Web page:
then called Military Government. And so I got a direct commission and went into Military
Government. The frst assignment I had was in Frankfurt where I joined the unit that had the
responsibility for not only Frankfurt, but the whole surrounding area. I was assigned as junior
legal officer, but it turned out there was no senior legal officer. The I. G. Farben headquarters in
Frankfurt was an officer’s club and I was there one night and I ran into a Colonel Lovejoy. I don’t
know if you remember this, he was a Columbia University official, but also wrote the popular
Lovejoy’s College Guide. Are you too young for that?
Mr. Neuchterlein: I have seen those, yes
Mr. Teinko: The Lovejoy books were the definitive guide to colleges. Lovejoy
had been a hero in the first war and I had known him at Columbia mainly because, when I was a
senior in Columbia College, I received a prize called the Class of 1917 Rooin The class of ’17
had set up an award to give a deserving senior a very nice room in the dorm rent-free. So I had
the Class of ’17 Room and Lovejoy knew I had been an editor of the college daily, The Spectator.
He asked what was I doing. I said I was the junior legal officer at the Military Government office
and he said, well, you know, there was supposed to be a public relations officer in the Military
Goveiiunent office and the officer who had the job was being transferred to Berh. Lovejoy
asked if I would like to be the public relations officer. I said fine, so I transferred from being the
junior legal officer to the PR officer and, since the guy who had had it before me was a lieutenant
colonel, I inherited a Mercedes car and quite a few other perks. So I f~shed there as a public
relations officer.
Mr. Neuchterlein: Was that your last position in the Army before –
Mr. Temko: I returned to the U.S. in January 1946.
Mr. Neuchterlein: And that was before Justice Stone died. Is that correct?
Mr. Temko: That’s right.
Mr. Neuchterlein: Okay. And then –
Mr. Temko: He died in April of ’46.
Mr. Neuchterlein: And then they anaged for you to clerk for Justice Rutledge?
Mr. Teinko: But not until the –
Mr. Neuchterlein: Oh, that’s right, you said you went back to your firrn
Mr. Temko: Went back to the firm So I clerked for Rutledge from ’47 to ’48.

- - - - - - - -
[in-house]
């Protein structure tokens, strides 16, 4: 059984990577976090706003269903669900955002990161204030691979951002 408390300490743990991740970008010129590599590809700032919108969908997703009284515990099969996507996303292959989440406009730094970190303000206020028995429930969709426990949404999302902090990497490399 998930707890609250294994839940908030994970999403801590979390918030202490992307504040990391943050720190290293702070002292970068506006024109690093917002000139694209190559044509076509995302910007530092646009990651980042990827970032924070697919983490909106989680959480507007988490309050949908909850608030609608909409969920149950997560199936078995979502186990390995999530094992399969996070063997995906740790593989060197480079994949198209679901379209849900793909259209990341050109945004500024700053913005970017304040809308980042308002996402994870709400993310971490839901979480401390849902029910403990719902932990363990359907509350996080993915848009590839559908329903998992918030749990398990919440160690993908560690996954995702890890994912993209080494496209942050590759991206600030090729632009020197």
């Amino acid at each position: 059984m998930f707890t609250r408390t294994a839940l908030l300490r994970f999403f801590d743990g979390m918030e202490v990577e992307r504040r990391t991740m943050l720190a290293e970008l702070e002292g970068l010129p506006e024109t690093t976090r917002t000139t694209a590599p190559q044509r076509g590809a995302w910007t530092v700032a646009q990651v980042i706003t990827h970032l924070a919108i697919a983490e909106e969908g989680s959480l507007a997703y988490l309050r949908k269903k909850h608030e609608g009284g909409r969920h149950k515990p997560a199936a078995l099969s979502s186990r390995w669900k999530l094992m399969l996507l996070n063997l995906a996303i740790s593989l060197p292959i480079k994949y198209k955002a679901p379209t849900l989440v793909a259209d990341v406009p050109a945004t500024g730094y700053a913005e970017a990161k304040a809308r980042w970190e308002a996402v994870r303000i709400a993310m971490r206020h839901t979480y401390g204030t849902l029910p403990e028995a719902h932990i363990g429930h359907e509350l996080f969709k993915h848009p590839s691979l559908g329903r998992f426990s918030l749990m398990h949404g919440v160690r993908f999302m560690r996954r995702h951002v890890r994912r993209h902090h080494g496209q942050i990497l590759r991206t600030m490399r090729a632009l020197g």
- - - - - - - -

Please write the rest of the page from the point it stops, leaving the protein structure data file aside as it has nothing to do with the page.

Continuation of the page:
Mr. Neuchterlein: Now, in those days, as I understand it, people usually did not
have a clerkship before they worked in the Supreme Court. I guess you were special in that you,
in fact, had had a clerkship. But, of course, these days you would normally clerk on the D.C.
Mr. Teinko: Well, I hadn’t had a real clerkship. I had only the Army thing. In
those days many of the Supreme Court clerks came right from law school. You didn’t have the
sort of baseball farm system that you served on a lower court and a good judge recommended
you to a Supreme Court Justice. Most of the fellows I hew when I clerked had not served on the
court of appeals. One thing was a bit different in my year. A number of the clerks were older
because they had been in the Army or the Navy, as I had been, and had lost 3,4, 5 years. But the
Harvard clerks, most of them I think came direct from Cambridge. A couple of them inay have
clerked in the Second Circuit.
Mr. Neuchterlein: I suppose after you came back from the war in Europe, the
people who had come to the court straight from law school must have seemed pretty young.
Mr. Temko: Well, the fellows when I was there were mostly veterans. In other
words, there weren’t – there may have been a couple – but almost everyone in my bunch of clerks
had been in the Army or Navy. Each of the Justices had a right to two clerks and I guess the
Chief may have already gotten to three. My co-clerk was John Paul Stevens.
Mr. Neuchterlein: Oh! Uh-huh.
Mr. Temko: He is still a good friend.
Mr. Neuchterlein: So you met him at the Supreme Court?
Mr. Temko: At the Supreme Court.
Mr. Neuchterlein: What are your memories of now Justice Stevens?
Mr. Temko: Oh, just he was going to be something special. I think he is one of
the smartest and nicest people I have ever !mown. I’m biased, but to me he is the best Justice on
the present Court. I think the year after John and I left, I think Phd Tone was the next Rutledge
clerk. Do you know him?
Mr. Neuchterlein: I have heard his name, but I don’t know him
Mr. Temko: Well, Phil Tone was also on the Court of Appeals for the Seventh
Circuit and when John was appointed to the Supreme Court, both Stevens and Tone were
sponsored by Senator Percy. John had the fust call on it and so Tone didn’t make the Supreme
Court. There were about four or five finalists, two of whom were Stevens and Tone. And Tone
stayed on the Seventh Circuit for a while but then just resigned.
Mr. Neuchterlein: Is he –
Mr. Temko: I think the other Rutledge clerk with Tone was Lou Pollack who was
on the Federal District Court in Pennsylvania.
Mr. Neuchterlein: And Pollack clerked for Rutledge too?
Mr. Temko: Yes.
Mi. Neuchterlein: And that was the year after you?
Mr. Temko: Yes.
Mr. Neuchterlein: I take it Stevens had been in the war, hadn’t he?
Mr. Temko: Yes, he was in the Navy.
Mr. Neuchterlein: A book has come out recently describing what it is like to be on
the Supreme Court now – what it is like to be a law clerk on the Supreme Court now?
Mr. Temko: It is a controversial book.
Mr. Neuchterlein: It was a very controversial book.
Mr. Temko: I haven’t read it.
Mr. Neuchterlein: And I am happy to say that I have played no part in providing
any background.
Mr. Teinko: When did you clerk?
Mr. Neuchterlein: 1991 and ’92.
Mr. Temko: You were for?
Mr. Neuchterlein: Souter.
Mr. Temko: Souter. He was relatively new then, wasn’t he?
Mr. Neuchterlein: It was his second year on the Court.
Mr. Temko: Well, who was the fellow who wrote the book?